Butorac, 40, began his life in classical music as a cellist, but had his first chance to conduct an orchestra when he was 17. From then on, he knew he wanted a life on the podium.

Matt Peiken | BPR News


It’s hard to miss Sharon Cooper on the dance floor. Her expression is almost always wide-eyed, focused and intense. Even her slowest movements carry urgency.

But then there’s Cooper, the pediatric nurse. With her young patients, she’s smiling, animated and tender.

“I’ve always been interested in it, and always very interested in the body and the way it works and muscle systems,” Cooper said of nursing.

Matt Peiken | BPR News

EDITOR'S NOTE: The audio version of this story includes incorrect information about the frequency of flooding of the French Broad River. The river has crested above 10 feet during seven of the past 15 years, drawn from National Weather Service data.

Around 11am Wednesday, Pattiy Torno stood on the steel mesh deck of the open gallery and meeting space at 14 Riverside Drive, looked out over the brush at the rising tan-brown waters of the French Broad River and sighed.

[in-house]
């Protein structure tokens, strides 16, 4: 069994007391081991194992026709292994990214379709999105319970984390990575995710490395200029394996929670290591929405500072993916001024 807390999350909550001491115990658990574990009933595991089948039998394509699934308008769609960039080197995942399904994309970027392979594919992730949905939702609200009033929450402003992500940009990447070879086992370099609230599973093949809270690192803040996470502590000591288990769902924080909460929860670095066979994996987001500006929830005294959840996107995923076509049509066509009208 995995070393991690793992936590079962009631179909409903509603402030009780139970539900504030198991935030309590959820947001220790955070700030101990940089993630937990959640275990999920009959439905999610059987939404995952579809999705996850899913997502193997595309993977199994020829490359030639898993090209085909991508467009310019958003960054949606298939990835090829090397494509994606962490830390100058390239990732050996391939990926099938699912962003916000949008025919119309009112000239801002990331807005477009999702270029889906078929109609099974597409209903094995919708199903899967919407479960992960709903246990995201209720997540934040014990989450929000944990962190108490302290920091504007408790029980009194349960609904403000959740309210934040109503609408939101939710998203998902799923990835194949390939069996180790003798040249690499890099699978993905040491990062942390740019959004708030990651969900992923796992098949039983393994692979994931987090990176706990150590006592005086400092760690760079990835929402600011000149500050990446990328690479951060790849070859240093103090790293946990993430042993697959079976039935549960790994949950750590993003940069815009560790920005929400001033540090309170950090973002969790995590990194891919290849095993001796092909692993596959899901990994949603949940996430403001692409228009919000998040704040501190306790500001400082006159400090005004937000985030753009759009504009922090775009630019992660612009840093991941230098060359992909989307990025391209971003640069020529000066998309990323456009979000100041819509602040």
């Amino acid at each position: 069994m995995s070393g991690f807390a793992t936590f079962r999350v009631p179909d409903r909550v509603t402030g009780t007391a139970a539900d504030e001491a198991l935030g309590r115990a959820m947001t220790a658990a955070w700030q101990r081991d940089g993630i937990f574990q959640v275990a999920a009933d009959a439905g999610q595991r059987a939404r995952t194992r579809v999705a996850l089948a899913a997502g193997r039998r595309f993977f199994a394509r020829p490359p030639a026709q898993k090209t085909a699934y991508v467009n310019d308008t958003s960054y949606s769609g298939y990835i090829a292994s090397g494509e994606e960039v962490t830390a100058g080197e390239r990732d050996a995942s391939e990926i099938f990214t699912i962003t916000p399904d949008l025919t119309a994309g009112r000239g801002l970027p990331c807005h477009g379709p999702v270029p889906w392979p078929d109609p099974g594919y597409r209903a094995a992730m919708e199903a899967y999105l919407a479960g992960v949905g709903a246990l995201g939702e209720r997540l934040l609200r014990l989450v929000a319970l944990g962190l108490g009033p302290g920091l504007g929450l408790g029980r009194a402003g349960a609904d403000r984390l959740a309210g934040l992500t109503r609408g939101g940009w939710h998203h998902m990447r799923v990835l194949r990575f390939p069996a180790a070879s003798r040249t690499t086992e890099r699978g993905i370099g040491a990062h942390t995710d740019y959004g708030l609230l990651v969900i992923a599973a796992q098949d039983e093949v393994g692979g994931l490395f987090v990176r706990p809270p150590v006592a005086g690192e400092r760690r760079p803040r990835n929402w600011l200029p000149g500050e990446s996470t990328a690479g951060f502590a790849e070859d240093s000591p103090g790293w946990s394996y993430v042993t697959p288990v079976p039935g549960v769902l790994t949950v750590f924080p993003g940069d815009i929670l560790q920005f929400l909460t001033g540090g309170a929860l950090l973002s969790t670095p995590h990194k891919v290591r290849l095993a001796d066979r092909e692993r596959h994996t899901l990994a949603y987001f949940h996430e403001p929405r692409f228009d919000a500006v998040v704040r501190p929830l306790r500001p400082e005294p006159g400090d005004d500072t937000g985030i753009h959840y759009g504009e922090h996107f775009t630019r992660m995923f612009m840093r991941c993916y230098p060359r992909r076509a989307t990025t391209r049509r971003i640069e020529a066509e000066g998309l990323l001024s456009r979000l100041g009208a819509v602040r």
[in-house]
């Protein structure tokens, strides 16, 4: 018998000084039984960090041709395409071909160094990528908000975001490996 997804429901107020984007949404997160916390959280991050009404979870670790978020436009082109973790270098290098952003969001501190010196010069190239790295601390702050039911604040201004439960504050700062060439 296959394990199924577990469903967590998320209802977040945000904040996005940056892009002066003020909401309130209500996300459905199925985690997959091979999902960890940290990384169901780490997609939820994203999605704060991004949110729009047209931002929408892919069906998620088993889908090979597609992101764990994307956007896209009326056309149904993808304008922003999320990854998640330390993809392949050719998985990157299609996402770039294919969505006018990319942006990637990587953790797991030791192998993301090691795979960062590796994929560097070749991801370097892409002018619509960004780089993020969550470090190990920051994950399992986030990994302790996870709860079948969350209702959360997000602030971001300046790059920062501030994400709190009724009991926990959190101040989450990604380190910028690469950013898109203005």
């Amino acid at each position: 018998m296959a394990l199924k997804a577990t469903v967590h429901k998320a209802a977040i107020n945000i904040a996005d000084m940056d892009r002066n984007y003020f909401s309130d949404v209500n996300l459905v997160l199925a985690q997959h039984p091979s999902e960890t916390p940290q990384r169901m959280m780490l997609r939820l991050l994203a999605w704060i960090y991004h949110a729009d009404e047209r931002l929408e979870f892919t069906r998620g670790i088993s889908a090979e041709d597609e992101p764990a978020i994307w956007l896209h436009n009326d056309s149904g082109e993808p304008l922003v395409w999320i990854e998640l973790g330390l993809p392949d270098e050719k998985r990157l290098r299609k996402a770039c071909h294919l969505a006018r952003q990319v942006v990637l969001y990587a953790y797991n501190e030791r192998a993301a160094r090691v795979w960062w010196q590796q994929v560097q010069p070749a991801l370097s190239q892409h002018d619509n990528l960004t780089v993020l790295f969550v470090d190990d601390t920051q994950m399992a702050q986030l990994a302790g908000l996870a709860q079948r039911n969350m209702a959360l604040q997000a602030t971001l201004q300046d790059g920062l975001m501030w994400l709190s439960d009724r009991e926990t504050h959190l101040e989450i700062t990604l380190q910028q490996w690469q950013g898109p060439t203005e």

“If the river gets to 11 feet, I’m moving my stuff. It’s that simple,” she said. “I have a storage locker about two blocks away specifically for this purpose.”

Matt Peiken | BPR News


Before she went by the singular name of Lytingale, Lois Henrickson envisioned a career fronting a folk rock band.

“Any day now I’m going to be discovered. Don’t you know this?” she said with a laugh.

courtesy of the artist

The suicides last year of Chris Cornell and Chester Bennington touched millions around the world. But as someone struggling with his own depressive anxiety, soon to be 18-year-old Ian Ridenhour couldn’t help viewing their paths as a potential harbinger for his own.

Matt Peiken | BPR News